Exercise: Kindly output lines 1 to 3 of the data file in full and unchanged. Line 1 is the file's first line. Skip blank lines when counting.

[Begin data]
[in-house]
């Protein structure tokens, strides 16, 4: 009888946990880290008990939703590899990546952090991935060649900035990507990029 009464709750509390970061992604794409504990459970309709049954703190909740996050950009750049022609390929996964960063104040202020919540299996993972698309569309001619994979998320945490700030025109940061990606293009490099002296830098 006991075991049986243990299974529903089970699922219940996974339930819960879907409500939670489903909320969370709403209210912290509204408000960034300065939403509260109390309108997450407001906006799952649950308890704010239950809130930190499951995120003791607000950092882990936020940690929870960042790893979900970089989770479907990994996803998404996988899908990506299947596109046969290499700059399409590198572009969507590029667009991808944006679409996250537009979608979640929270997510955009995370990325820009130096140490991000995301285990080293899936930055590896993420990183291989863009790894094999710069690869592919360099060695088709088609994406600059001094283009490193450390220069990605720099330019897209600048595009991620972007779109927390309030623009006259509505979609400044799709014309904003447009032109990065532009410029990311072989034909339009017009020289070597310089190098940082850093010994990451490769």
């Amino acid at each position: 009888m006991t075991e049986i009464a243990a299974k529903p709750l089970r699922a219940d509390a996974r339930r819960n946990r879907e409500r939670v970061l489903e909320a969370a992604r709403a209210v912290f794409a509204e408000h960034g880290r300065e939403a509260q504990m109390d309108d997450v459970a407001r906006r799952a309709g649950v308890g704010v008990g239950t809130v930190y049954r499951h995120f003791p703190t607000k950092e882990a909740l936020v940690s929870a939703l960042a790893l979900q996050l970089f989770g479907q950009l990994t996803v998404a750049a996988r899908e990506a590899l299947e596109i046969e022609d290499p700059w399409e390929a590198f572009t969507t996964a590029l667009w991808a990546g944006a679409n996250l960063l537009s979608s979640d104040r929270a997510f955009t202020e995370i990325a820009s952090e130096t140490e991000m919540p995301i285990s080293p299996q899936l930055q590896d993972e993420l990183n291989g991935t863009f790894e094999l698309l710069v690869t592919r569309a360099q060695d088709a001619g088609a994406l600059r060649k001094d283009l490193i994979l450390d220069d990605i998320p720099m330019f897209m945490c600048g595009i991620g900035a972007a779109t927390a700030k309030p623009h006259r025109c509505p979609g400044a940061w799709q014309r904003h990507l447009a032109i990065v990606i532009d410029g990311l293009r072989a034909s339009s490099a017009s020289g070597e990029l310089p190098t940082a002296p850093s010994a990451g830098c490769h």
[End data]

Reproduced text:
[in-house]
């Protein structure tokens, strides 16, 4: 009888946990880290008990939703590899990546952090991935060649900035990507990029 009464709750509390970061992604794409504990459970309709049954703190909740996050950009750049022609390929996964960063104040202020919540299996993972698309569309001619994979998320945490700030025109940061990606293009490099002296830098 006991075991049986243990299974529903089970699922219940996974339930819960879907409500939670489903909320969370709403209210912290509204408000960034300065939403509260109390309108997450407001906006799952649950308890704010239950809130930190499951995120003791607000950092882990936020940690929870960042790893979900970089989770479907990994996803998404996988899908990506299947596109046969290499700059399409590198572009969507590029667009991808944006679409996250537009979608979640929270997510955009995370990325820009130096140490991000995301285990080293899936930055590896993420990183291989863009790894094999710069690869592919360099060695088709088609994406600059001094283009490193450390220069990605720099330019897209600048595009991620972007779109927390309030623009006259509505979609400044799709014309904003447009032109990065532009410029990311072989034909339009017009020289070597310089190098940082850093010994990451490769």
């Amino acid at each position: 009888m006991t075991e049986i009464a243990a299974k529903p709750l089970r699922a219940d509390a996974r339930r819960n946990r879907e409500r939670v970061l489903e909320a969370a992604r709403a209210v912290f794409a509204e408000h960034g880290r300065e939403a509260q504990m109390d309108d997450v459970a407001r906006r799952a309709g649950v308890g704010v008990g239950t809130v930190y049954r499951h995120f003791p703190t607000k950092e882990a909740l936020v940690s929870a939703l960042a790893l979900q996050l970089f989770g479907q950009l990994t996803v998404a750049a996988r899908e990506a590899l299947e596109i046969e022609d290499p700059w399409e390929a590198f572009t969507t996964a590029l667009w991808a990546g944006a679409n996250l960063l537009s979608s979640d104040r929270a997510f955009t202020e995370i990325a820009s952090e130096t140490e991000m919540p995301i285990s080293p299996q899936l930055q590896d993972e993420l990183n291989g991935t863009f790894e094999l698309l710069v690869t592919r569309a360099q060695d088709a001619g088609a994406l600059r060649k001094d283009l490193i994979l450390d220069d990605i998320p720099m330019f897209m945490c600048g595009i991620g900035a972007a779109t927390a700030k309030p623009h006259r025109c509505p979609g400044a940061w799709q014309r904003h990507l447009a032109i990065v990606i532009d410029g990311l293009r072989a034909s339009s490099a017009s020289g070597e990029l310089p190098t940082a002296p850093s010994a990451g830098c490769h």